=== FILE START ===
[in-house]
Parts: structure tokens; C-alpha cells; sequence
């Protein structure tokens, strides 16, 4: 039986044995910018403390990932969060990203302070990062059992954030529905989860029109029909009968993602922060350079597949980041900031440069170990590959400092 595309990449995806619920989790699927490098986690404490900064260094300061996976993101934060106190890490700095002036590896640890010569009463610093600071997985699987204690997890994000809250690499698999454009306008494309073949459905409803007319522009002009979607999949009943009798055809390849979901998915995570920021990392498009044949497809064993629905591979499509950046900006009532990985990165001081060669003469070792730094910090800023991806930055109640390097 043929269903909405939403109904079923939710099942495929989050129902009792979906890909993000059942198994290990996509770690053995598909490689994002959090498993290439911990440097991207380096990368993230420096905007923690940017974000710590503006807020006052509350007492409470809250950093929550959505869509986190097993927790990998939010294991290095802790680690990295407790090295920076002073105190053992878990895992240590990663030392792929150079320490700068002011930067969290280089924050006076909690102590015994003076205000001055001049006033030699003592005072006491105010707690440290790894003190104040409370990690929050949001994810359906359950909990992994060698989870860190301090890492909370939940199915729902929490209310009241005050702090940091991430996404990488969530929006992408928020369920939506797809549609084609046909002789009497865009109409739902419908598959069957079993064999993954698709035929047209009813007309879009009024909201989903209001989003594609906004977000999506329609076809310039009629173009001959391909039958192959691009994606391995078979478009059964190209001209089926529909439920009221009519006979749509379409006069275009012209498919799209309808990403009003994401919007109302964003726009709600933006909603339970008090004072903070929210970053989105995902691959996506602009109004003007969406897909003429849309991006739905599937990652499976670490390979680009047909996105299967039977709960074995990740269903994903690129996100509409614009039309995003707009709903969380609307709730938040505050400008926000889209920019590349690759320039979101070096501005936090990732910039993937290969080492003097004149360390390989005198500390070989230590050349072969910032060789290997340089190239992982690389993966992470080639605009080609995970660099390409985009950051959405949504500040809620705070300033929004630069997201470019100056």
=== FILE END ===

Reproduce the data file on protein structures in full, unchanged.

[in-house]
Parts: structure tokens; C-alpha cells; sequence
């Protein structure tokens, strides 16, 4: 039986044995910018403390990932969060990203302070990062059992954030529905989860029109029909009968993602922060350079597949980041900031440069170990590959400092 595309990449995806619920989790699927490098986690404490900064260094300061996976993101934060106190890490700095002036590896640890010569009463610093600071997985699987204690997890994000809250690499698999454009306008494309073949459905409803007319522009002009979607999949009943009798055809390849979901998915995570920021990392498009044949497809064993629905591979499509950046900006009532990985990165001081060669003469070792730094910090800023991806930055109640390097 043929269903909405939403109904079923939710099942495929989050129902009792979906890909993000059942198994290990996509770690053995598909490689994002959090498993290439911990440097991207380096990368993230420096905007923690940017974000710590503006807020006052509350007492409470809250950093929550959505869509986190097993927790990998939010294991290095802790680690990295407790090295920076002073105190053992878990895992240590990663030392792929150079320490700068002011930067969290280089924050006076909690102590015994003076205000001055001049006033030699003592005072006491105010707690440290790894003190104040409370990690929050949001994810359906359950909990992994060698989870860190301090890492909370939940199915729902929490209310009241005050702090940091991430996404990488969530929006992408928020369920939506797809549609084609046909002789009497865009109409739902419908598959069957079993064999993954698709035929047209009813007309879009009024909201989903209001989003594609906004977000999506329609076809310039009629173009001959391909039958192959691009994606391995078979478009059964190209001209089926529909439920009221009519006979749509379409006069275009012209498919799209309808990403009003994401919007109302964003726009709600933006909603339970008090004072903070929210970053989105995902691959996506602009109004003007969406897909003429849309991006739905599937990652499976670490390979680009047909996105299967039977709960074995990740269903994903690129996100509409614009039309995003707009709903969380609307709730938040505050400008926000889209920019590349690759320039979101070096501005936090990732910039993937290969080492003097004149360390390989005198500390070989230590050349072969910032060789290997340089190239992982690389993966992470080639605009080609995970660099390409985009950051959405949504500040809620705070300033929004630069997201470019100056």